Take Action

I remember when Bill Gates hadn’t yet begun giving all of his money away. The richest man in the world received criticism for not being more generous. These days, Gates is viewed by many as the most generous man on the planet. His foundation has sent ripples through humanity, extending the lives and health of the most unfortunate. It has helped close the global wealth gap and empower generations in many of the world’s poorest, most maligned nations. He’s one of the few people whose money we couldn’t spend more wisely than he does. And while many of the world’s richest people have been extremely generous in their work and donations, it’s inspiring to see world’s richest man retire in his 50’s and spend all of his time on charity. Heading into 2017, remembering how people viewed Gates before he became so charitable, I think about my own generosity.

“It’s easier to act your way into a new way of thinking than to think your way into a new way of acting.” – Millard Fuller

Bill Gates was likely a charitable person before he started his foundation, but he’s certainly one after. Labels like charitable and generous are nothing more than summaries of what we’ve done so far, not what’s up next. That thought has shaped my two overarching plans for 2017.

“Fake it ‘till you are it”

It’s important to remember that we organize and categorize people based on their actions. Athletes play sports, musicians play music, chefs cook. If I want to become someone who reads a lot, first things first I need to pick up a book. It’s easy to get caught up in the romantic idea that each person is meant for a job, skill, or hobby. But what is holding each person back from being them all? Why can’t our best selves be that of a phenomenal writer, dancer, musician, and friend?

It’s an easy temptation to look at nature or nurture for excuses. My pet peeve is the person who is “not a math person”. Not until they start doing math. Simple mental math can turn into complex formulas faster than one expects. Lessons from basic addition and subtraction provide the confidence to continue forward. If we want to be more generous, giving a coin to the homeless man every day is step in the right direction. By acting in a way that follows the labels we desire, we ultimately earn the label. Taking action can be contagious and can lead our mind into the place we want to be.

“Am I doing this right?”

I love this time of year, turning the page and starting fresh. The projects and passions I wanted to get more involved with in 2016 feel within reach. I can make lists for days that organize my goals for the upcoming year (and I certainly will), but my biggest lesson of the last year has shaped my goals more than anything else. I’ve found my ability to sit down periodically, often biweekly, and analyze my success has had greater positive impact than all of the lists I write. I care about staying in touch and watching the best movies. I care about being hard working and helpful. These things drive my todo lists and plans for the future. But to achieve, I need to put down the future briefly and analyze the past.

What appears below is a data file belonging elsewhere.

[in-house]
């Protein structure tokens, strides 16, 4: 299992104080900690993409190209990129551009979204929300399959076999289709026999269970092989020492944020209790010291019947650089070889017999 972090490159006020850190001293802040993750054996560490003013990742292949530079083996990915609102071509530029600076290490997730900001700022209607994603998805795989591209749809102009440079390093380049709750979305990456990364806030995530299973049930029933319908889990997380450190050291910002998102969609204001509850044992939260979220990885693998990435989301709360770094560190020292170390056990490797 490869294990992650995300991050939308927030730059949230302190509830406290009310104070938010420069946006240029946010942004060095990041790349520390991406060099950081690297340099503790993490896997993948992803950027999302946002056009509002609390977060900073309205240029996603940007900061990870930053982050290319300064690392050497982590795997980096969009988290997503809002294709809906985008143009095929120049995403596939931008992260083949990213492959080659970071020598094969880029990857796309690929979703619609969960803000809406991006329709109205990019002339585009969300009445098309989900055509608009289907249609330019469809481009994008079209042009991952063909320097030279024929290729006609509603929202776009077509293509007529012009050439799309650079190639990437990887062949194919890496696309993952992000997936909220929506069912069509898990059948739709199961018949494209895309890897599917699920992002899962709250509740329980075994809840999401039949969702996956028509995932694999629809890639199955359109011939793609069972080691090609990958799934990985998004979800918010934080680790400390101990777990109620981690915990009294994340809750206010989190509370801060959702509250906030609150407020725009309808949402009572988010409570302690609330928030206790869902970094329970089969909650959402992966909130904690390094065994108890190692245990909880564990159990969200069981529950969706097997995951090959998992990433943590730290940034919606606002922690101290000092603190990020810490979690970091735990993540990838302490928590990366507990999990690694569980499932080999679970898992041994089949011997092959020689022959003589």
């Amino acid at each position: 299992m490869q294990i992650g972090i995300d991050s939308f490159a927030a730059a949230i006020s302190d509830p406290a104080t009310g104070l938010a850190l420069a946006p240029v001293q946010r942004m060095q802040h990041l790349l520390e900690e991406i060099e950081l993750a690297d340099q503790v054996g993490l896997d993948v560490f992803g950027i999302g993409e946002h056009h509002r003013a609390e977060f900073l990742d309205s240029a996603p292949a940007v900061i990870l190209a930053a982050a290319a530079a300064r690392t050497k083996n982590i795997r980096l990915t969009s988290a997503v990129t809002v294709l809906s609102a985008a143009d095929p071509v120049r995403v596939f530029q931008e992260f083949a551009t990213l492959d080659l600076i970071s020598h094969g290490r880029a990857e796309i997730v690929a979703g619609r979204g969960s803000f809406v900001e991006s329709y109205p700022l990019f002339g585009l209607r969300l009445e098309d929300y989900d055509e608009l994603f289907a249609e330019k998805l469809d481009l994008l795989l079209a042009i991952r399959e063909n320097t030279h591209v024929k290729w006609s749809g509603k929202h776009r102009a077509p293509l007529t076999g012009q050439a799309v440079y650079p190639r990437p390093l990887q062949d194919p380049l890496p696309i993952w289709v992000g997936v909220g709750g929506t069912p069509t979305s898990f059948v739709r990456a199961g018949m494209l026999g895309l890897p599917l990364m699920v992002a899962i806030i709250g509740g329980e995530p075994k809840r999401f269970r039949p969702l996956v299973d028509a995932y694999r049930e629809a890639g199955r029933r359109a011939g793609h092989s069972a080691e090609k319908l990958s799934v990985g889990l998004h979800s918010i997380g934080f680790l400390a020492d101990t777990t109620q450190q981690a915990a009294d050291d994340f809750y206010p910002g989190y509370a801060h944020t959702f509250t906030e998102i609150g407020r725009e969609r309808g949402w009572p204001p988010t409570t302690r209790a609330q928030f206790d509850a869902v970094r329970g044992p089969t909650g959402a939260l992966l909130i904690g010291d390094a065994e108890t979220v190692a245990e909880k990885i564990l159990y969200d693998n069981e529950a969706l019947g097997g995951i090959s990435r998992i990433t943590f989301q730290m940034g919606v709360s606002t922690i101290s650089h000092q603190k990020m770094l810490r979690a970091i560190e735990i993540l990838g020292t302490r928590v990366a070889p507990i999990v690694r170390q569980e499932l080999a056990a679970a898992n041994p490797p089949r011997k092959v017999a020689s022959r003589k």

Self evaluations didn’t happen enough in 2016, but where they did it was immensely powerful. I consistently update my reading progress and ensure I’ve been talking with the people I care about. I adapt when I’m not moving in the right direction, at the right speed. Call the people I’ve lost touch with, or pick up those books I had planned to read. Applying these methods to my whole life begins in 2017. It’s fun and easy to plan for the future, but dismissing lessons from the past, or not actively seeking answers, guarantees we’ll run into the same mistakes and problems.

For me, this work involves not only looking back every few weeks, but having goals prior to those time periods. Arguably more important than the fine tooth comb needed for an honest evaluation is the organization and foresight to create actionable, meaningful goals. What exactly does it mean to be ‘charitable’ in my mind?

This year, I’ll be working on 2-3 week time frames, setting goals in a host of tasks. Before creating the next period’s goals, I’ll be comparing my progress to my original thought and the long term plans. Where possible, I’ll recalibrate. Formulating a full feedback loops ensures each future goal moves me in the right direction.

As you can imagine, writing will be a big part of 2017 for me, and I hope you’ll continue to read. I plan to experiment with new topics and different formats. Last year at this point, I wanted to be a writer, so I started to write. I hope this inspires you to take action toward your own goals. Writing a blog post about 2015 didn’t make me a writer and I didn’t think it would. But 20 posts later, I think I’m getting somewhere.